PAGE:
Two creations of Jefferson County’s Edward Shortt were very successful in the 1880s, but like most inventors, he was always thinking, always innovating. Commercial success was important for funding future projects, but his steam pump and award-winning duplex engine, along with the backing of wealthy men like Charles Emery, ensured Edward of a comfortable living standard.
In the early 1990s, as Shortt’s duplex engines began mass production, he delved into designing a better braking system for trains. Other than for financial profit, there were many reasons to do so. Frequent and horrible rail accidents involved great loss of life, particularly in collision situations. The inability to effectively slow and stop such large, moving vehicles often played a role in catastrophic crashes.
A local firm, the Eames Vacuum Brake Company of nearby Watertown, was among the leaders in its field, along with Westinghouse, who had sued Eames in the 1870s for patent infringement. After a long battle, the suit was abandoned in 1880. Since that time, both companies had flourished.
The braking systems used by Eames and Westinghouse were adequate for shorter trains, but nothing effective had been found to control long strings of rail cars. Edward addressed that problem, and by mid-1891, initial samples were produced for testing before the watchful eyes of several industry leaders, including representatives from both Eames and Westinghouse.
The results were reported in Locomotive Engineers Journal: “The Duplex Automatic Railway Brake invented by E. G. Shortt, of Carthage, was recently tested and found to be an admirable device, which promises to win for its originator deserved fame at least, and perhaps a fortune. … There seems to be no question as to the success of Mr. Shortt’s invention and no doubt as to his title to all the credit for it. Experts say it is original throughout and, as is characteristic of all this inventor’s devices, it is perfectly simple, a strong point in its favor, both on the score of cheapness and of reliability in emergencies.”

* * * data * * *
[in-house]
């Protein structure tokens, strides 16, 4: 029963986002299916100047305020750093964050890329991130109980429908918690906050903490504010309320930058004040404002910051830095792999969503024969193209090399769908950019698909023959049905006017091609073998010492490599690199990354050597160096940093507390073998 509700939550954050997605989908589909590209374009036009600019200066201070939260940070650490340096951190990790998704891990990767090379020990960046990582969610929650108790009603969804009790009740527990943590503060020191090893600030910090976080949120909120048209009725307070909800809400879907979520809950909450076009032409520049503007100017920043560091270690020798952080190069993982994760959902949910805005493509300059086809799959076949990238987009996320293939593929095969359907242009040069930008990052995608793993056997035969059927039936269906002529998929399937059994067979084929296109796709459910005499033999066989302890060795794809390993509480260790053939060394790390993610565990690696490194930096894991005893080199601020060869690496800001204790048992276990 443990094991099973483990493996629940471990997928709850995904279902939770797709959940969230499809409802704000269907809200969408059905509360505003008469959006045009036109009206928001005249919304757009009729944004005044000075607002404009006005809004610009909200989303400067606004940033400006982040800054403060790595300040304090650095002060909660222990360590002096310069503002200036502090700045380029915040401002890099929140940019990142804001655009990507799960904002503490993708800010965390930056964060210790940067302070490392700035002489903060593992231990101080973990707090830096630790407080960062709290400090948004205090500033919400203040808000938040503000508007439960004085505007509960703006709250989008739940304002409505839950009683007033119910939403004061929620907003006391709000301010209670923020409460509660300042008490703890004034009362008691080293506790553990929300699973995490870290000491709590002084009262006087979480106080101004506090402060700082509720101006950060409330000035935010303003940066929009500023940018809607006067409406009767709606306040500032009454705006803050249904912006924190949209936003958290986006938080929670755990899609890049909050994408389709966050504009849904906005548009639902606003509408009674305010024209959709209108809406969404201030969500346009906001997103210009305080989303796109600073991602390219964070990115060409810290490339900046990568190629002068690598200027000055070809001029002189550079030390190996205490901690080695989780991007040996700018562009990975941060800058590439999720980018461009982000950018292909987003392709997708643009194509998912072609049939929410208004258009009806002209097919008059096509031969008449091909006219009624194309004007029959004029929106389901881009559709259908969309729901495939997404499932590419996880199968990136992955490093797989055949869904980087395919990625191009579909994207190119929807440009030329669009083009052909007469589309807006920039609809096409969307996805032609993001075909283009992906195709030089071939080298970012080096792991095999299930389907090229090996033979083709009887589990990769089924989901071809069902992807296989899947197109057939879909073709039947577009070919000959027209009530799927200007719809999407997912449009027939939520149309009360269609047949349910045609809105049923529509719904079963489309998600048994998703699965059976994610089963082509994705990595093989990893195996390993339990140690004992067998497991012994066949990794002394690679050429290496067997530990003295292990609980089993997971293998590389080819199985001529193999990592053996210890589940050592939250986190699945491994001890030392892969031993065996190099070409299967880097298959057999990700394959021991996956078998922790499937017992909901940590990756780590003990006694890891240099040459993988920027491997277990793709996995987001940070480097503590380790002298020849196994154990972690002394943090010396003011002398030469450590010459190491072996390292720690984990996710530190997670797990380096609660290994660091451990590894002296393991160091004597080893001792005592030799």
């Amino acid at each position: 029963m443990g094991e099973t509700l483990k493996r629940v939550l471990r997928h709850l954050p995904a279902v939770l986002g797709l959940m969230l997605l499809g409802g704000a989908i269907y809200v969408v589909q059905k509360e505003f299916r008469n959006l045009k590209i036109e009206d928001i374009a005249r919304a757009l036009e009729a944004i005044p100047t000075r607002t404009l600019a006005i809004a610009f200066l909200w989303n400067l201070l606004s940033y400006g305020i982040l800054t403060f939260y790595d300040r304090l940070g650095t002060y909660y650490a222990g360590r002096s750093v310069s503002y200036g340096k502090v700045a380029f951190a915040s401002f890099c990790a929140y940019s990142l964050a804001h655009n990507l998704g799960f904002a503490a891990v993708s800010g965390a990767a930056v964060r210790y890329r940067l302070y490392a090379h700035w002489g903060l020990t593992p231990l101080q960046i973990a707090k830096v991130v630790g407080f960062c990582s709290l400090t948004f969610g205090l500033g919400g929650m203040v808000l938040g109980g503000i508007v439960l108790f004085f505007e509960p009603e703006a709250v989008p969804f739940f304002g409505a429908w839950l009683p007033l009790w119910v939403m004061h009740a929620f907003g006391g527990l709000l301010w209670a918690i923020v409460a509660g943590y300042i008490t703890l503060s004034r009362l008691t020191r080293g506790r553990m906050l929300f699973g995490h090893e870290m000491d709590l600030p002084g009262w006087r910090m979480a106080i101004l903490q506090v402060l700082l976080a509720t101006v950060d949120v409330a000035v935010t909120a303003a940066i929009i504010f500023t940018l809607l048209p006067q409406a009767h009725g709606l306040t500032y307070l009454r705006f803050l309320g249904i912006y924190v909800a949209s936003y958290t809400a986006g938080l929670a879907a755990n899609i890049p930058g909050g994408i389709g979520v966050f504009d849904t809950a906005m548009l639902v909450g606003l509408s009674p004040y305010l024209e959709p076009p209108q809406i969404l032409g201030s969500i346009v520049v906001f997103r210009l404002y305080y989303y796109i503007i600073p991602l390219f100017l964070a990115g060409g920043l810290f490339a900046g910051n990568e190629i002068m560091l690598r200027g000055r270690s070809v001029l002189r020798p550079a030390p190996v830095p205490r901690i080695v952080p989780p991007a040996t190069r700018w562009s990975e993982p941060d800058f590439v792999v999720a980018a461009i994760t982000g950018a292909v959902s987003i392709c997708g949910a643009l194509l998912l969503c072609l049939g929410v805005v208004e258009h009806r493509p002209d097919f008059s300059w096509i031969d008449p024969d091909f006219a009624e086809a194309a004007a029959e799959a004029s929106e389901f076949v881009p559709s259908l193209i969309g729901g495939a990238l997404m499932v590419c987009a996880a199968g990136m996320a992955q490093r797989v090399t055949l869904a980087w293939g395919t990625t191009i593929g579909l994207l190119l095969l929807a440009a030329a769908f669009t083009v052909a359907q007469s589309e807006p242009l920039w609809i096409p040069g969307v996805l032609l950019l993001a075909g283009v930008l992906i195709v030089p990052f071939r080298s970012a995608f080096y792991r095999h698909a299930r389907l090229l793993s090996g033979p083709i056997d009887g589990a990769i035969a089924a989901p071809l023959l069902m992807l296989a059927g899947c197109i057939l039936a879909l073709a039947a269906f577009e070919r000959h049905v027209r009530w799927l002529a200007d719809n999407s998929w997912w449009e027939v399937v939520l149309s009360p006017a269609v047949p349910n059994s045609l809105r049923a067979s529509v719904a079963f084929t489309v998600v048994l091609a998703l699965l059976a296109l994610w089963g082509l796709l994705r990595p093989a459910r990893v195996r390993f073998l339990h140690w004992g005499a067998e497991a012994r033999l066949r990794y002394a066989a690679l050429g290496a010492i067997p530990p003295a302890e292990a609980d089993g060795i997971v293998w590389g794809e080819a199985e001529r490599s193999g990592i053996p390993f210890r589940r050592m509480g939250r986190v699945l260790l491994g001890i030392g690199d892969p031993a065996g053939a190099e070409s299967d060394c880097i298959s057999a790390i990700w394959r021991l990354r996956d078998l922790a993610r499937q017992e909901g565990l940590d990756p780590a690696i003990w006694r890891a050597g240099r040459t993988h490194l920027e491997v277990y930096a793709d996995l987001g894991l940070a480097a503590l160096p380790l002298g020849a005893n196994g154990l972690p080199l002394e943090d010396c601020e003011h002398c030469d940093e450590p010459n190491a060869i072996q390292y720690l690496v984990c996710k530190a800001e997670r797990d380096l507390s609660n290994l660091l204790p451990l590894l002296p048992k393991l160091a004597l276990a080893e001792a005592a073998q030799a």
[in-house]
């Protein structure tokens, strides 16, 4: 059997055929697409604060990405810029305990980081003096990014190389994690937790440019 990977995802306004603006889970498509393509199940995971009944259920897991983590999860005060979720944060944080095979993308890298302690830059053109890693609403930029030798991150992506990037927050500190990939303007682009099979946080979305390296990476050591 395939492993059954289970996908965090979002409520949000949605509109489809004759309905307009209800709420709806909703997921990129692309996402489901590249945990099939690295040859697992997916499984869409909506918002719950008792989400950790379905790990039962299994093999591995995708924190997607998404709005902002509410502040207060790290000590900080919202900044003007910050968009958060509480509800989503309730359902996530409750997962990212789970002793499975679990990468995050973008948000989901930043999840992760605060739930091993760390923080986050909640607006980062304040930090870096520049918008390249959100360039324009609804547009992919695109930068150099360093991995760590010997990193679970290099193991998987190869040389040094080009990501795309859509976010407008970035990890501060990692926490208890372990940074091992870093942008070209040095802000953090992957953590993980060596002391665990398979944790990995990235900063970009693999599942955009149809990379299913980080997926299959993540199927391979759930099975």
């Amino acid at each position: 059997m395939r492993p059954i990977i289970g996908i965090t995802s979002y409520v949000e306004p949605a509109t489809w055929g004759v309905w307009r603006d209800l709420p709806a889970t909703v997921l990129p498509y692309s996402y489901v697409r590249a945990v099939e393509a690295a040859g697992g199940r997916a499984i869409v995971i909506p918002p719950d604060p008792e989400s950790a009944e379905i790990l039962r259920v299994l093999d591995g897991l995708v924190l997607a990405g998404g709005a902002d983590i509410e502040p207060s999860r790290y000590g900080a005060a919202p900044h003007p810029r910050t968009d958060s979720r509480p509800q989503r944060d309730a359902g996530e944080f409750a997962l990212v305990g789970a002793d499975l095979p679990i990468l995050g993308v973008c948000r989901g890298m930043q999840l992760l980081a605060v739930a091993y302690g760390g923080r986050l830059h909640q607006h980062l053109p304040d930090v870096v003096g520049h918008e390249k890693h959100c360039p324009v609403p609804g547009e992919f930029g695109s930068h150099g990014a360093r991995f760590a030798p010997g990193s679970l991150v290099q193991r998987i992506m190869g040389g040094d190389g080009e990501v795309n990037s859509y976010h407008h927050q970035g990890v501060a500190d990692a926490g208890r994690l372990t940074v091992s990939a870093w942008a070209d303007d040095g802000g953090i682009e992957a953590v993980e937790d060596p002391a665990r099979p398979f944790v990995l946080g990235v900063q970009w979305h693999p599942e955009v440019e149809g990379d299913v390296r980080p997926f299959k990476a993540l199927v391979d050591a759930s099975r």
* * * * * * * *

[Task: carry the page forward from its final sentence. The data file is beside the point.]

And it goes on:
The conclusion was that his new brake would “lessen the danger to life and limb and valuable property in travel on the railway.” Time was then spent on perfecting the system.
By early 1895, after years of testing and refinements, Shortt had obtained patents addressing a number of innovations: air-brake valves, cylinders, reservoirs, a graduating system, slack adjuster, and a mechanism for operating the brakes.
With more testing and improvements confirming that his new system was workable, several railways adopted Edward’s air brake. His reputation, plus connections fostered by Charles Emery, helped attract attention in the industry. In 1899, Edgar Van Etten of the New York Central Railroad, and George Westinghouse, originator of the air brake, joined Emery and Shortt at Carthage to review his work and examine the possibilities. (Westinghouse’s “interest” may have been more about sizing up the competition.)
Edward soon began assigning his many air-brake patents to the International Air Brake Company of Jersey City, New Jersey, a process that extended over many years and included several new patents as well. His connection with that company, plus his links to financier Charles Emery and Watertown’s New York Air Brake Company, resulted in Edward’s work permeating the industry.